My belief is that spirituality is a key way to create good mental health and healthier societies. Not all religion is 'good religion' for mental health - I'm thinking here of overly controlling religious groups, religious fundamentalism, and guilt or fear based religions. However, belief systems and practices that give you meaning, purpose, and a sense of inner understanding cannot help but benefit mental health.

For my own experience, recognising the unconditional love of God, a love not based on performance in any sense, but on the fact that I am a created child of God is essential. Having a different value system - one that upholds justice, relationships, peace and compassion is a good antidote to the destructive greed and materialism and subtle discontent that we can easily succumb to. I have so much to be thankful for, right here, and learning to 'be' in each present moment opens up my eyes to the goodness in life again and again. And from a basis of good mental health we are much more able to engage in the world in building community, justice and peace.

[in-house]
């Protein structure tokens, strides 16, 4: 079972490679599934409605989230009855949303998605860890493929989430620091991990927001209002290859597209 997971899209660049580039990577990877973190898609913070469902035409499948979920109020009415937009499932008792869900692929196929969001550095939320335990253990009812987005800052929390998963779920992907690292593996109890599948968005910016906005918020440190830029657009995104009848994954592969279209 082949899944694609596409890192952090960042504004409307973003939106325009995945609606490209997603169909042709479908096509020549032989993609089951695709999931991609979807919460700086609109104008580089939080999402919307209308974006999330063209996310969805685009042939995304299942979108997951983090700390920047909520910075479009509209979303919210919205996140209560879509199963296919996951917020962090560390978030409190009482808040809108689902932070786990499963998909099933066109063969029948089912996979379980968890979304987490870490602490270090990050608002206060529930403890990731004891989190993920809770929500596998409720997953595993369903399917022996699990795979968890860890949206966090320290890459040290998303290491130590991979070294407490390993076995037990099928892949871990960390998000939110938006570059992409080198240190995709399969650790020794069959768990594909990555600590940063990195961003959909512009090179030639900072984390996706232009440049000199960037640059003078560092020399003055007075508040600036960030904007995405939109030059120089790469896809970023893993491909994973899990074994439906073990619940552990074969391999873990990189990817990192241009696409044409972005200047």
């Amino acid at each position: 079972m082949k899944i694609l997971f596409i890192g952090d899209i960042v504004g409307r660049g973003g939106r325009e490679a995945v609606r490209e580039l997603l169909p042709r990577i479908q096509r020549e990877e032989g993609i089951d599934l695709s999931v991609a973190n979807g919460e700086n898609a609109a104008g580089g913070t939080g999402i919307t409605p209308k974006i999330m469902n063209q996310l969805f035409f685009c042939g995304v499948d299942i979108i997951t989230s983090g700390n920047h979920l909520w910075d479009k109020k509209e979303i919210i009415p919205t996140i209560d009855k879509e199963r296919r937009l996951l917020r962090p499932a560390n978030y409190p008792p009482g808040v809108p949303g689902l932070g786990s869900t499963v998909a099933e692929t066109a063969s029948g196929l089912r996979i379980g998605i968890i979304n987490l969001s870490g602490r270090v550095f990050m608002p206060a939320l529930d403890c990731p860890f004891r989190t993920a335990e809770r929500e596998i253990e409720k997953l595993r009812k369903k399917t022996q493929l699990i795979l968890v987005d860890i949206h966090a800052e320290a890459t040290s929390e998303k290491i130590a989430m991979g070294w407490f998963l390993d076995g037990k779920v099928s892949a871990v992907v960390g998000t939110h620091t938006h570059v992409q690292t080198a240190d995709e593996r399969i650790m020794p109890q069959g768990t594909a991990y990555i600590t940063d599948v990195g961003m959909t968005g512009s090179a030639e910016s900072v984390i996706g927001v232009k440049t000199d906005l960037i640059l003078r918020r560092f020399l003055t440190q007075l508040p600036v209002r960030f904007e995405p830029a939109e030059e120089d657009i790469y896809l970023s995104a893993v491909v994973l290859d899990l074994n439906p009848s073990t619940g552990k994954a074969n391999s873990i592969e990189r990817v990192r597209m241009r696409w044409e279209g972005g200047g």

If you've made to the end of this post, well done! It's a little more heavy than my usual postings, but all stuff that has been really revolutionary for me. I hope you enjoyed reading it, and find some of the links and names helpful.

Here's some pics from a frosty morning in the botanic gardens...

Christmas lights

I made some Christmas versions of the tea-light holders I blogged about last month. Well - actually they are just red and white and some of them have stars, so semi-Christmas versions. Check them out:

I like them! I made the addition of spray painting lace and other bits and bobs onto the glasses first, before putting tissue paper and other decorations on. Now I want to spray paint everything!!!!!! it's dangerous stuff!


So - excitement of the week -

I went to the attic at work to take down the Christmas decorations, pulled out the box,

and squealed! I thought the furry thing clinging to the box was an enormous spider, but, to my great relief it was a sleeping bat! I've always had a soft spot for bats, despite being bitten by a fruit bat at Steve Irwin's wildlife park in Australia when I was a kid (I did stroke his furry tummy, so I probably deserved it). Bats are super-cool critters. After a bit of googling ( ie internet searching And staring at bat), I decided it would be wise to ring the Bat helpline.

I found out:

There are 17 species of bat in the UK, they are endangered